Sunday, September 07, 2008

Justifying Socialism Part II

In Part One I outlined some basic concepts. One of the objections to socialism is that the government would tax everything, making it hard on people. In most versions of socialism, from the less radical to the really radical and thoroughgoing this is not the case. Instead, workers would make more money since employee income would be increased at the expense of managerial and executive income, to say nothing about ownership income. Society as a whole is considered to have an interest in the property making up companies, and some of the revenue from companies would automatically go to a social fund from which universal social programs, like health care, pensions, subsidized housing, and education, would draw their money. The intent with the social contribution would be to spread it over society as a whole in a just way so that businesses that don't make much money, like small businesses in general, wouldn't feel as much of a pinch as would bigger businesses. In liberal society, which is where we live in even though 'liberal' has become a bad word in the U.S., it's not necessarily clear where exactly taxes go to and why, making taxes a perennial political issue. In a socialist society, on the other hand, it would be very clear where the taxes go to because they would come back to citizens in the form of non-cash benefits, like free health care.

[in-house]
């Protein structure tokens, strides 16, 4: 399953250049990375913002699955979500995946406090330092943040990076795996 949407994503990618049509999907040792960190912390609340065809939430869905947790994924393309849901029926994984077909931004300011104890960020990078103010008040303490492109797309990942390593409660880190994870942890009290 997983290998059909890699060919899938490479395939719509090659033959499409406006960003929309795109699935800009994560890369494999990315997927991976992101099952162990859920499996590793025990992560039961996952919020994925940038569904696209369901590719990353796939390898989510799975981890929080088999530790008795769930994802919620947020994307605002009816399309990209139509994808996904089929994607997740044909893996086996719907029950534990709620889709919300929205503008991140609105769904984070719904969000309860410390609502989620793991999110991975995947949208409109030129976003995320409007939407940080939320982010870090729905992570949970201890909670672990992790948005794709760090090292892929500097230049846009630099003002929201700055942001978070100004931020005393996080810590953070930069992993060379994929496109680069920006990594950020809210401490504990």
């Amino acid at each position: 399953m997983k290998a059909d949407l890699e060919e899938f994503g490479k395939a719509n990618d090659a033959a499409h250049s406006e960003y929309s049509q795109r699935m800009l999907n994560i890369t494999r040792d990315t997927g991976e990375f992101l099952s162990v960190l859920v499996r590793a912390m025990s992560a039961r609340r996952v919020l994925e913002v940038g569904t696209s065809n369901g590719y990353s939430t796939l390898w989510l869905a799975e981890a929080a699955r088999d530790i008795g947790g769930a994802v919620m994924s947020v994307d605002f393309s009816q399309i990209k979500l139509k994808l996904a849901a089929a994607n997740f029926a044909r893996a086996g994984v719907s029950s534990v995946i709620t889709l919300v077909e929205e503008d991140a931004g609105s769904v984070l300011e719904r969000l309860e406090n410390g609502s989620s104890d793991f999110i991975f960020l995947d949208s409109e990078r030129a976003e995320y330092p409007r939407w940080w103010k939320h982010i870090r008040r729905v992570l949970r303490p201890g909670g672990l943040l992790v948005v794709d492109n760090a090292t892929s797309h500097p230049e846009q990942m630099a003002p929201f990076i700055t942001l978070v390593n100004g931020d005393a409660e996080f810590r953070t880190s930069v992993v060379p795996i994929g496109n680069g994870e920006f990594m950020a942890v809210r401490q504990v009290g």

The point isn't to make society poor, least of all make workers poor, but to redistribute funds so that the people who do the lion's share of the work get more money than they have made before and to break down barriers that keep people vulnerable to market fluctuations by establishing a universal social income policy.

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